The dinner party is in decline, but where will we get our gossip?

Comment

Opinion digest: the decline of the dinner party, economic incompetence, and demonising welfare

LAST UPDATED AT 11:09 ON Fri 18 May 2012

EVERY weekday morning from The Week online - a daily wrap-up of the best comment and opinion articles from the morning papers and the top political bloggers. If you think we've missed a good one, please let us know. Contact us via Twitter @TheWeekUK.
 
THANK GOD THE AGONISING DINNER RITUAL IS DYING
TOM UTLEY AGAINST DINNER PARTIES 
Let's cheer the decline of the British Middle-Class Dinner Party, says Tom Utley in the Daily Mail. A YouGov survey this week finds that 40 per cent of Britons have stopped hosting these gruesome ceremonies because of their crippling expense in this age of austerity. Good riddance to the studiedly casual phone call to invite people over, the panic over what to wear and the inevitable culinary mishap because you have to cook something fancy. Goodbye to that "smart Alec at the table, who says something risqué or crass and then smiles smugly as if he's the reincarnation of Oscar Wilde". I'm not blaming the smart Alec. "The fault lies with the elaborate, unwritten rules which insist that everyone should behave in a wholly artificial way and make pronouncements on the great issues of the day". How about a nice, relaxed drink or two in the pub instead?
 
IT'S NOT ABOUT THE FOOD, IT'S ABOUT THE CONVERSATION
LISA MARKWELL DEFENDS DINNER PARTIES 
Looking at the dirty dishes after a mid-week dinner party, I'm inclined to agree with the YouGov survey that says we're abandoning the ritual because we can't face the hassle or expense, says Lisa Markwell in The Independent. Yes they can be costly, and there's the performance anxiety of trying to compete with cooking shows. But "there's something dispiriting about the idea of people across Britain sitting quietly in their kitchens, eating alone, as the age of the dinner party passes into history". Dinner parties, whether formal affairs or casual kitchen suppers, "are part of the fabric of society". They're not even really about the food. Yes, we can follow our friends on Twitter to catch their witty verdict on The Bridge, "but there's no satisfactory replacement for actual conversation" - the type that meanders from politics to gossip. Without dinner parties "the social discourse disappears."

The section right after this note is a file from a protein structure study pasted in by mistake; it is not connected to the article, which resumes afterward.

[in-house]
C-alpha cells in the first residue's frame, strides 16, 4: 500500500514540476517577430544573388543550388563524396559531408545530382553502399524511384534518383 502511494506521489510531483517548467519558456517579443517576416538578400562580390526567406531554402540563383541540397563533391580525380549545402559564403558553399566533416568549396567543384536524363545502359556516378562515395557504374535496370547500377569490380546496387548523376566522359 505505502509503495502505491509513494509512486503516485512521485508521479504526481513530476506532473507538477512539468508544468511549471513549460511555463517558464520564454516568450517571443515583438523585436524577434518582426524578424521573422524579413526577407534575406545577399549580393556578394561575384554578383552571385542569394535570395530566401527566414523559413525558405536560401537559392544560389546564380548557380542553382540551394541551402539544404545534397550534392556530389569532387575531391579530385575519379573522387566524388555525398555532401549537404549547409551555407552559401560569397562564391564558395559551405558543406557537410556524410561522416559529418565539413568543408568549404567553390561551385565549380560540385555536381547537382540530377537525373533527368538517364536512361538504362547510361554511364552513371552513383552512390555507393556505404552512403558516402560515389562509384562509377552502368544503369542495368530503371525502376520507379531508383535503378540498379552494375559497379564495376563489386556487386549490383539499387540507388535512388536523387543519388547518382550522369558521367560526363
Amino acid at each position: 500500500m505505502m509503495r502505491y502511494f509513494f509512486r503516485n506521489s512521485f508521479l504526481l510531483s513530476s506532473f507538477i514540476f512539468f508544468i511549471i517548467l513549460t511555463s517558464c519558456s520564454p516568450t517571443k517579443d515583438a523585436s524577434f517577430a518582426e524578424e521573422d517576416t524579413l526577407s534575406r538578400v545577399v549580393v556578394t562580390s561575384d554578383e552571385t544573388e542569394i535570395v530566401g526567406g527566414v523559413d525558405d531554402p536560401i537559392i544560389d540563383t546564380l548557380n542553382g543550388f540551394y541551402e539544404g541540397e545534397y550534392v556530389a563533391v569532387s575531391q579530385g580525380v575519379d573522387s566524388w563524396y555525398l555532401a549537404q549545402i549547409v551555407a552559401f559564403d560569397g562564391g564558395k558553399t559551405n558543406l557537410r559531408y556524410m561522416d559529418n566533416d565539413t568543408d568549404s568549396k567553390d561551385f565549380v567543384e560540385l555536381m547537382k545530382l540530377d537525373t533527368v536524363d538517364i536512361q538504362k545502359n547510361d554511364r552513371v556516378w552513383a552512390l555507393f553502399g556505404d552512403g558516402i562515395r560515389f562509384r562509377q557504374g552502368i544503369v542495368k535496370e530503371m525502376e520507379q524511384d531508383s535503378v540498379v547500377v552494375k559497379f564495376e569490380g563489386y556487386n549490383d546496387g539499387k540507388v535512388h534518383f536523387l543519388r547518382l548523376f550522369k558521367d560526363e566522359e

OBVIOUSLY, THE ECONOMICS EXPERTS KNOW NOTHING
HUGO RIFKIND ON THE EURO CRISIS 
Somewhere among the voices screaming for our attention about the euro crisis, somebody may well be right, says Hugo Rifkind in The Times. But how are we supposed to distinguish between the people who say Greece should leave the euro and the people who say it should not? The political crisis embedded in the eurozone meltdown is not merely one of sovereignty, of democratically elected governments having no control over their currencies. It's also one of competence. Crises can be educational. I've learnt a lot about how the eurozone and global finance actually works, but "it's only served to make me a slightly better informed class of idiot". Many of us have ignored economics while the technocrats in back rooms were shaping the world. But now we're paying attention we've discovered that these secret rules of everything "are just as flawed and full of it as everybody else".
 
HATRED OF THOSE ON BENEFITS IS OUT OF CONTROL
OWEN JONES ON WELFARE  
Hatred against those receiving benefits is out of control in Cameron's Britain, says Owen Jones in The Independent. The killing of the six Philpott children in a house fire was described by right-wing shock-jock Carole Malone as "an accident waiting to happen" on national television because they came from a family of 17 on benefits. The implication is that they were unpopular because they received welfare. As contemptible as Malone's attitude is, it merely reflects prejudice that is increasingly rampant in austerity Britain. "The Tories transformed a crisis of capitalism into a crisis of public spending." But taking away support from the disabled, the unemployed and the working poor is not straightforward. "It can only be achieved by a campaign of demonisation." The Government and much of the media divert anger from those who caused the crisis to your "scrounging" neighbour. It's shameful and must be challenged. · 

For further concise, balanced comment and analysis on the week's news, try The Week magazine. Subscribe today and get 6 issues completely free.